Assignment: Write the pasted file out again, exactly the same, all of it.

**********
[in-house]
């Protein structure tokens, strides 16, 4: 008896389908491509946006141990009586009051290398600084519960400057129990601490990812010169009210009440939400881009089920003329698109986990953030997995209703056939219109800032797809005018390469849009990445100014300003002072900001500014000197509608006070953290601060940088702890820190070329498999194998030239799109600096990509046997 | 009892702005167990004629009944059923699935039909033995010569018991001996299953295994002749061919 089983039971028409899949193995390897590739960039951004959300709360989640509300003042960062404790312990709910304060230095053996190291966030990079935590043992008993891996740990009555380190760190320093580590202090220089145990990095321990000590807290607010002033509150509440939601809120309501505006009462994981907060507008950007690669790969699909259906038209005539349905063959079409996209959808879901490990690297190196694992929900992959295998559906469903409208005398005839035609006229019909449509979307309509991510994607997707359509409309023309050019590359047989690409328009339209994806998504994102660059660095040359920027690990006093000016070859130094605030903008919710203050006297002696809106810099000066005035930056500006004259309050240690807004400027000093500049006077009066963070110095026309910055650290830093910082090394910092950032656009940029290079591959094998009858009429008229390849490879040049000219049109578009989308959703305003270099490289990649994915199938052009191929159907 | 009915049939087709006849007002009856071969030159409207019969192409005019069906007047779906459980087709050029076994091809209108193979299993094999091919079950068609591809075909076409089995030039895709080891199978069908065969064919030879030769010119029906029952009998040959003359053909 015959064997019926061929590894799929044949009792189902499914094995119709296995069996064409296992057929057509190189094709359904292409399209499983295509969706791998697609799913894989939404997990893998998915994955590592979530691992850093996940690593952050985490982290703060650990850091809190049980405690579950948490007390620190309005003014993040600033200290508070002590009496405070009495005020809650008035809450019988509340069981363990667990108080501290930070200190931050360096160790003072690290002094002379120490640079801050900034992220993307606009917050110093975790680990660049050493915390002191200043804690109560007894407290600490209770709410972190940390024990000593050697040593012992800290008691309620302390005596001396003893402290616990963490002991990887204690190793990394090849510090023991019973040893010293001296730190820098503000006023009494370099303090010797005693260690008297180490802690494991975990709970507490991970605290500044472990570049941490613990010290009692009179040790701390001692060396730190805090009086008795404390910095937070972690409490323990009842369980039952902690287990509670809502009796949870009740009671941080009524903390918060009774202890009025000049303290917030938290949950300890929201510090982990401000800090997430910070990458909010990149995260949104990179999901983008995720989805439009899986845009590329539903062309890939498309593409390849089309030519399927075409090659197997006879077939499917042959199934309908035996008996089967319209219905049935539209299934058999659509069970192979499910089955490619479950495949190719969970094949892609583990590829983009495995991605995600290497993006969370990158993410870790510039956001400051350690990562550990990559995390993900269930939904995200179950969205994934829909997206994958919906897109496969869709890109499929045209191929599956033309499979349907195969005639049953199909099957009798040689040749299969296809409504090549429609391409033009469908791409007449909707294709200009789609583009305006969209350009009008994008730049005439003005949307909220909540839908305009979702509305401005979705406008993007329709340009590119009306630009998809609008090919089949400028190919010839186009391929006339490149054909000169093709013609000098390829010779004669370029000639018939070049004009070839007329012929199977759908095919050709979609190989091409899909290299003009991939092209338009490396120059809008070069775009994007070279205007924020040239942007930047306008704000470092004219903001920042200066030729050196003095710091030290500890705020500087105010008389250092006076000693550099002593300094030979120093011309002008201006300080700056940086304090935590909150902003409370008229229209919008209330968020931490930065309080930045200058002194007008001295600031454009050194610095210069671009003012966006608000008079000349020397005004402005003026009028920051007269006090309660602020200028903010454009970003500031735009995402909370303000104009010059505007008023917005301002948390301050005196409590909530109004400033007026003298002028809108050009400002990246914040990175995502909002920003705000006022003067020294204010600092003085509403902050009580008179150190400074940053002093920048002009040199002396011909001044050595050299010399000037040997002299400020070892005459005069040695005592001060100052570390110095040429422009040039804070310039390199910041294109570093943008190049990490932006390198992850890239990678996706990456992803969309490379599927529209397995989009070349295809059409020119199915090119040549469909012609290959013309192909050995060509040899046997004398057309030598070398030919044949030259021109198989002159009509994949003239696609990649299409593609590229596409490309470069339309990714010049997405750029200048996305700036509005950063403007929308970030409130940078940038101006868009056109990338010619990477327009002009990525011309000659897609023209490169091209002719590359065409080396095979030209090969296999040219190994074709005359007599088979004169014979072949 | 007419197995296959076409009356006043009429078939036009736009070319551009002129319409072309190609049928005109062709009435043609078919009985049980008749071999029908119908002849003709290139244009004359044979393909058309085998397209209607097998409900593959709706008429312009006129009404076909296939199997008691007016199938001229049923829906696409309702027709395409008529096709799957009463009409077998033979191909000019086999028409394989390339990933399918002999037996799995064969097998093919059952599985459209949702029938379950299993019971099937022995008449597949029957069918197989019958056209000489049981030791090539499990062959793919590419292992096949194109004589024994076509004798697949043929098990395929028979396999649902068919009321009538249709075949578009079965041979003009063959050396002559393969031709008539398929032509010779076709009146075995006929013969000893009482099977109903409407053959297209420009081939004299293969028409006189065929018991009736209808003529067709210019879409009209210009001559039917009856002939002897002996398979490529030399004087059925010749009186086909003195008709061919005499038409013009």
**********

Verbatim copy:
[in-house]
């Protein structure tokens, strides 16, 4: 008896389908491509946006141990009586009051290398600084519960400057129990601490990812010169009210009440939400881009089920003329698109986990953030997995209703056939219109800032797809005018390469849009990445100014300003002072900001500014000197509608006070953290601060940088702890820190070329498999194998030239799109600096990509046997 | 009892702005167990004629009944059923699935039909033995010569018991001996299953295994002749061919 089983039971028409899949193995390897590739960039951004959300709360989640509300003042960062404790312990709910304060230095053996190291966030990079935590043992008993891996740990009555380190760190320093580590202090220089145990990095321990000590807290607010002033509150509440939601809120309501505006009462994981907060507008950007690669790969699909259906038209005539349905063959079409996209959808879901490990690297190196694992929900992959295998559906469903409208005398005839035609006229019909449509979307309509991510994607997707359509409309023309050019590359047989690409328009339209994806998504994102660059660095040359920027690990006093000016070859130094605030903008919710203050006297002696809106810099000066005035930056500006004259309050240690807004400027000093500049006077009066963070110095026309910055650290830093910082090394910092950032656009940029290079591959094998009858009429008229390849490879040049000219049109578009989308959703305003270099490289990649994915199938052009191929159907 | 009915049939087709006849007002009856071969030159409207019969192409005019069906007047779906459980087709050029076994091809209108193979299993094999091919079950068609591809075909076409089995030039895709080891199978069908065969064919030879030769010119029906029952009998040959003359053909 015959064997019926061929590894799929044949009792189902499914094995119709296995069996064409296992057929057509190189094709359904292409399209499983295509969706791998697609799913894989939404997990893998998915994955590592979530691992850093996940690593952050985490982290703060650990850091809190049980405690579950948490007390620190309005003014993040600033200290508070002590009496405070009495005020809650008035809450019988509340069981363990667990108080501290930070200190931050360096160790003072690290002094002379120490640079801050900034992220993307606009917050110093975790680990660049050493915390002191200043804690109560007894407290600490209770709410972190940390024990000593050697040593012992800290008691309620302390005596001396003893402290616990963490002991990887204690190793990394090849510090023991019973040893010293001296730190820098503000006023009494370099303090010797005693260690008297180490802690494991975990709970507490991970605290500044472990570049941490613990010290009692009179040790701390001692060396730190805090009086008795404390910095937070972690409490323990009842369980039952902690287990509670809502009796949870009740009671941080009524903390918060009774202890009025000049303290917030938290949950300890929201510090982990401000800090997430910070990458909010990149995260949104990179999901983008995720989805439009899986845009590329539903062309890939498309593409390849089309030519399927075409090659197997006879077939499917042959199934309908035996008996089967319209219905049935539209299934058999659509069970192979499910089955490619479950495949190719969970094949892609583990590829983009495995991605995600290497993006969370990158993410870790510039956001400051350690990562550990990559995390993900269930939904995200179950969205994934829909997206994958919906897109496969869709890109499929045209191929599956033309499979349907195969005639049953199909099957009798040689040749299969296809409504090549429609391409033009469908791409007449909707294709200009789609583009305006969209350009009008994008730049005439003005949307909220909540839908305009979702509305401005979705406008993007329709340009590119009306630009998809609008090919089949400028190919010839186009391929006339490149054909000169093709013609000098390829010779004669370029000639018939070049004009070839007329012929199977759908095919050709979609190989091409899909290299003009991939092209338009490396120059809008070069775009994007070279205007924020040239942007930047306008704000470092004219903001920042200066030729050196003095710091030290500890705020500087105010008389250092006076000693550099002593300094030979120093011309002008201006300080700056940086304090935590909150902003409370008229229209919008209330968020931490930065309080930045200058002194007008001295600031454009050194610095210069671009003012966006608000008079000349020397005004402005003026009028920051007269006090309660602020200028903010454009970003500031735009995402909370303000104009010059505007008023917005301002948390301050005196409590909530109004400033007026003298002028809108050009400002990246914040990175995502909002920003705000006022003067020294204010600092003085509403902050009580008179150190400074940053002093920048002009040199002396011909001044050595050299010399000037040997002299400020070892005459005069040695005592001060100052570390110095040429422009040039804070310039390199910041294109570093943008190049990490932006390198992850890239990678996706990456992803969309490379599927529209397995989009070349295809059409020119199915090119040549469909012609290959013309192909050995060509040899046997004398057309030598070398030919044949030259021109198989002159009509994949003239696609990649299409593609590229596409490309470069339309990714010049997405750029200048996305700036509005950063403007929308970030409130940078940038101006868009056109990338010619990477327009002009990525011309000659897609023209490169091209002719590359065409080396095979030209090969296999040219190994074709005359007599088979004169014979072949 | 007419197995296959076409009356006043009429078939036009736009070319551009002129319409072309190609049928005109062709009435043609078919009985049980008749071999029908119908002849003709290139244009004359044979393909058309085998397209209607097998409900593959709706008429312009006129009404076909296939199997008691007016199938001229049923829906696409309702027709395409008529096709799957009463009409077998033979191909000019086999028409394989390339990933399918002999037996799995064969097998093919059952599985459209949702029938379950299993019971099937022995008449597949029957069918197989019958056209000489049981030791090539499990062959793919590419292992096949194109004589024994076509004798697949043929098990395929028979396999649902068919009321009538249709075949578009079965041979003009063959050396002559393969031709008539398929032509010779076709009146075995006929013969000893009482099977109903409407053959297209420009081939004299293969028409006189065929018991009736209808003529067709210019879409009209210009001559039917009856002939002897002996398979490529030399004087059925010749009186086909003195008709061919005499038409013009």